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Robert Mugabe Ignores Deadline: Daily Brief

Plus: Syria & Russia use horrific incendiary weapons; Terrifying development against dissent in China; Upcoming verdict for Ratko Mladic; Shocking detention of Australian kids; Human rights pushed to the fore at climate talks; HRW's Promise Award for Soundgarden's Chris Cornell.


  1. The International Criminal Court prosecutor’s request for an investigation in Afghanistan on November 20, 2017, could begin a long overdue path to justice for victims of grave international crimes.
  2. Today is Transgender Day of Remembrance, and we honor those killed as a result of transphobia in the US in 2017.
  3. VII Photo is selling inspiring work from a range of photographers online. And they are donating half their proceeds to HRW. Support this important work and add some of it to your collection.
  4. From earlier today: Almost a week since the army seemed to take over power in Zimbabwe, 93-year-old Robert Mugabe is still president of the country. He failed to resign in a speech on Sunday, ignored a deadline to step down on Monday, and now faces impeachment by parliament. This weekend hundreds of thousands of people protested peacefully in the streets of Harare, the capital of Zimbabwe, hoping Mugabe would finally leave office...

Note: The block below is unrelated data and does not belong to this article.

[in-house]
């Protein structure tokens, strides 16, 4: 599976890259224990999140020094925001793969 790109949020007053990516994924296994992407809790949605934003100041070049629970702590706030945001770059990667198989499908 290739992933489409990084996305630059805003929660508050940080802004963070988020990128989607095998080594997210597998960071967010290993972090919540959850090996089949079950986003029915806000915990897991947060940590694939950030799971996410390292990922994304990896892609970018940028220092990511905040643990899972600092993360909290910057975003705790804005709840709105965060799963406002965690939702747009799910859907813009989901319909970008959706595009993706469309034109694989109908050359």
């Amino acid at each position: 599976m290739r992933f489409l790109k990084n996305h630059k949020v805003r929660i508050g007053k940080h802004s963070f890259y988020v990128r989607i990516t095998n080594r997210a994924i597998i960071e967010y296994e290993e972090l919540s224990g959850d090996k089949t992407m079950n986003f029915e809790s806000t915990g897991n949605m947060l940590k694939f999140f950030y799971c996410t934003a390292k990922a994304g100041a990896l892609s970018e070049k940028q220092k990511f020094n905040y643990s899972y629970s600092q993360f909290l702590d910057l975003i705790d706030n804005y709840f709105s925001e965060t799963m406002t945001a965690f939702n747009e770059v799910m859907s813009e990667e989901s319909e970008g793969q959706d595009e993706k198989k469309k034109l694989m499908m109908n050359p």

5. Countries should respond to reports of new use of incendiary weapons in Syria by working to strengthen the international law governing these exceptionally cruel weapons, HRW said in a new report released today. The 28-page report documents use of incendiary weapons by the coalition of Syrian government and Russian forces this year.
  6. The authorities in China are collecting and centralizing ever more information about hundreds of millions of ordinary people, identifying persons who deviate from what they determine to be ‘normal thought,’ and then surveilling them. A terrifying development, says Sophie Richardson, HRW's China director.
  7. This week is a big week for international justice. Ratko Mladic, accused of 11 counts of genocide, crimes against humanity, and war crimes in Bosnia & Herzegovina, will hear the verdict in his case on Wednesday at the International Criminal Tribunal for the former Yugoslavia in The Hague.
  8. Guards verbally abusing boys and young men, including with racial slurs, and sometimes depriving them of food, water, and the use of toilets. Bored staff who dare children to eat bird excrement, rat feces, and cockroaches for rewards, and coercing youth to fight each other. This all happened in a youth detention centers in Australia, according to a new report. Most of the victims were Aboriginal children.